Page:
There are a lot of commodity producers in the emerging markets. It is also true that the emerging world has generally benefited most from an environment of rising trade, growth and global inflation. Emerging markets debt, equities and currencies can be important components of an inflation-sensitive portfolio, and are still available at relatively attractive valuations.
Much of this will sound familiar. These assets have been out of favor for a while, but when inflation was relatively high in the emerging world and on target in the developed world, they were part of many portfolios. We think investors may want to recover that muscle memory: January’s jitters may have been telling us that we are entering an environment in which inflation may run above target, and interest rates go up rather than down.
Erik Knutzen, CFA, CAIA and Managing Director, is Co-Head of the Neuberger Berman Quantitative and Multi-Asset Class investment team and Multi-Asset Class Chief Investment Officer. Erik joined in 2014 and is responsible for leading the management of multi-asset portfolios, driving the asset allocation process on a firm-wide level, as well as engaging with clients on strategic partnerships and multi-asset class and quantitative solutions. To learn more, see Mr. Knutzen’s bio or visit www.nb.com.
In Case You Missed It
- U.S. Personal Income and Outlays: Personal spending increased 0.4%, income increased 0.4%, and the savings rate decreased to 2.4% in December
- S&P Case-Shiller HPI: November home prices increased 0.2% month-over-month and increased 6.4% year-over-year (NSA); +0.7% month-over-month (SA)
- Euro zone 4Q17 GDP (first estimate): +2.7% annualized rate
- FOMC Minutes: The FOMC made no changes to its policy stance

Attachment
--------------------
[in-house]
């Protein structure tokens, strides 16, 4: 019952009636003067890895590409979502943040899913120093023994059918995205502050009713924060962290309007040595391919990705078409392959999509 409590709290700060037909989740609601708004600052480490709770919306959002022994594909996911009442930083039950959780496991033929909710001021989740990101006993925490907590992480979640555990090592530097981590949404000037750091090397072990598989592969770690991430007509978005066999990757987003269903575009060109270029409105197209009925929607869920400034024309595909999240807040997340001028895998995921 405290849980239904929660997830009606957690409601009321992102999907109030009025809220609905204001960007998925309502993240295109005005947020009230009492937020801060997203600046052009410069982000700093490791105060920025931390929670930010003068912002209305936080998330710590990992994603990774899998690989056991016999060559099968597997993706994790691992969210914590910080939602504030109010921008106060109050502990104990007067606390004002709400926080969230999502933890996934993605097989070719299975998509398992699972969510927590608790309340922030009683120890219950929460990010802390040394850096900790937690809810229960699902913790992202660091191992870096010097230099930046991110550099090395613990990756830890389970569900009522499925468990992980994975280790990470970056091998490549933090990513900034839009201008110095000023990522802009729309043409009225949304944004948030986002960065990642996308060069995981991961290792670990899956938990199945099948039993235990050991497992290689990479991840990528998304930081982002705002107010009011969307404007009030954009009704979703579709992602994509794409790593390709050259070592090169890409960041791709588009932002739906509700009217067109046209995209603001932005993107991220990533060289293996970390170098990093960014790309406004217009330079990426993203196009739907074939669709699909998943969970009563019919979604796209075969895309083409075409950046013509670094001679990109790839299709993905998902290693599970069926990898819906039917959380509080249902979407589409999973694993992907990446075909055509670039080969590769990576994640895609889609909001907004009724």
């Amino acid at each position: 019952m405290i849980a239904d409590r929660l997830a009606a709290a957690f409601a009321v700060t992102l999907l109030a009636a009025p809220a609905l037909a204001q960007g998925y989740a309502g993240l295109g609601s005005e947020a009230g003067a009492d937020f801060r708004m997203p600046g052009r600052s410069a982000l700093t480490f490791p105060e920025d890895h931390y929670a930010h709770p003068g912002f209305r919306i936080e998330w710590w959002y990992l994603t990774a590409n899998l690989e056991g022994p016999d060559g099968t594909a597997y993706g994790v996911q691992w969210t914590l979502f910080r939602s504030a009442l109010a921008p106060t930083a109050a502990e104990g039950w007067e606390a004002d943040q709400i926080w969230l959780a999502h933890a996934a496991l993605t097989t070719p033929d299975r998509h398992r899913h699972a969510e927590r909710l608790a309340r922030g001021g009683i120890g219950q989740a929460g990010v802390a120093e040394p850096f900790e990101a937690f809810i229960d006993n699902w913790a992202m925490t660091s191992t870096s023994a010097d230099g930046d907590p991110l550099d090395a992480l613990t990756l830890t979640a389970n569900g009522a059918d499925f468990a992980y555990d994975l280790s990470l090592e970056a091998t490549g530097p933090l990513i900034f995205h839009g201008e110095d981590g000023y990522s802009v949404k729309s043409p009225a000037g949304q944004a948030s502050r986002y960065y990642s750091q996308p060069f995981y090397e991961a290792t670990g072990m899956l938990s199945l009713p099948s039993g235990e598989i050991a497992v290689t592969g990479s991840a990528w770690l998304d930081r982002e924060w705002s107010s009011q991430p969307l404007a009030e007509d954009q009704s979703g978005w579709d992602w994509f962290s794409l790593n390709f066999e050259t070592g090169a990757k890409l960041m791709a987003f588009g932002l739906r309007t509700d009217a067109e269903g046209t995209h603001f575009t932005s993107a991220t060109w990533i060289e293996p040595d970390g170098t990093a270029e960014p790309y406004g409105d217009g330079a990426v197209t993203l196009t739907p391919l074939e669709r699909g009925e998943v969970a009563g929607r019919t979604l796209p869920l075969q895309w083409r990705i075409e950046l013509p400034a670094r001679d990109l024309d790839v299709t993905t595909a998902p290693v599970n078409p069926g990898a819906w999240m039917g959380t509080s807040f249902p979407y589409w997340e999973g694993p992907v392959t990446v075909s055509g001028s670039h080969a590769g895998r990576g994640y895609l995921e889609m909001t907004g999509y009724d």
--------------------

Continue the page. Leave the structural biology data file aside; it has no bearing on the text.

- ISM Manufacturing Index: -0.2 to 59.1 in January
- U.S. Employment Report: Nonfarm payrolls increased 200,000 and the unemployment rate declined to 4.1% in December
What to Watch For
- Monday, 2/5:
- ISM Non-Manufacturing Index
- Euro zone Purchasing Manufacturing Index
- U.S. Purchasing Manufacturing Index
Statistics on the Current State of the Market – as of February 2, 2018
|S&P 500 Index||-3.8%||-2.2%||3.4%|
|Russell 1000 Index||-3.8%||-2.1%||3.3%|
|Russell 1000 Growth Index||-3.7%||-2.3%||4.6%|
|Russell 1000 Value Index||-3.8%||-1.9%||1.9%|
|Russell 2000 Index||-3.8%||-1.8%||0.8%|
|MSCI World Index||-3.4%||-1.9%||3.3%|
|MSCI EAFE Index||-2.7%||-1.3%||3.6%|
|MSCI Emerging Markets Index||-3.3%||-1.9%||6.3%|
|STOXX Europe 600||-3.1%||-2.0%||3.4%|
|FTSE 100 Index||-2.9%||-1.2%||-3.1%|
|CSI 300 Index||-2.5%||-0.1%||6.0%|
|Fixed Income & Currency|
|Citigroup 2-Year Treasury Index||0.0%||0.0%||-0.3%|
|Citigroup 10-Year Treasury Index||-1.6%||-1.2%||-3.6%|
|Bloomberg Barclays Municipal Bond Index||-1.0%||-0.4%||-1.6%|
|Bloomberg Barclays US Aggregate Bond Index||-0.9%||-0.7%||-1.8%|
|Bloomberg Barclays Global Aggregate Index||-0.9%||-0.7%||0.5%|
|S&P/LSTA U.S. Leveraged Loan 100 Index||0.2%||0.1%||1.1%|
|ICE BofA Merrill Lynch U.S. High Yield Index||-0.7%||-0.5%||0.2%|
|ICE BofA Merrill Lynch Global High Yield Index||-0.6%||-0.4%||1.0%|
|JP Morgan EMBI Global Diversified Index||-0.8%||-0.6%||-0.6%|
|JP Morgan GBI-EM Global Diversified Index||-0.7%||-0.5%||4.0%|
|U.S. Dollar per British Pounds||-0.4%||-0.7%||4.4%|
|U.S. Dollar per Euro||0.0%||-0.2%||3.6%|
|U.S. Dollar per Japanese Yen||-1.6%||-1.1%||2.1%|
|Real & Alternative Assets|
|Alerian MLP Index||-5.9%||-2.1%||3.5%|
|FTSE EPRA/NAREIT North America Index||-3.3%||-3.0%||-6.7%|
|FTSE EPRA/NAREIT Global Index||-3.1%||-2.3%||-1.0%|
|Bloomberg Commodity Index||-1.8%||-0.7%||1.2%|
|Gold (NYM $/ozt) Continuous Future||-1.1%||-0.4%||2.1%|
|Crude Oil (NYM $/bbl) Continuous Future||-1.0%||1.1%||8.3%|
Source: FactSet, Neuberger Berman.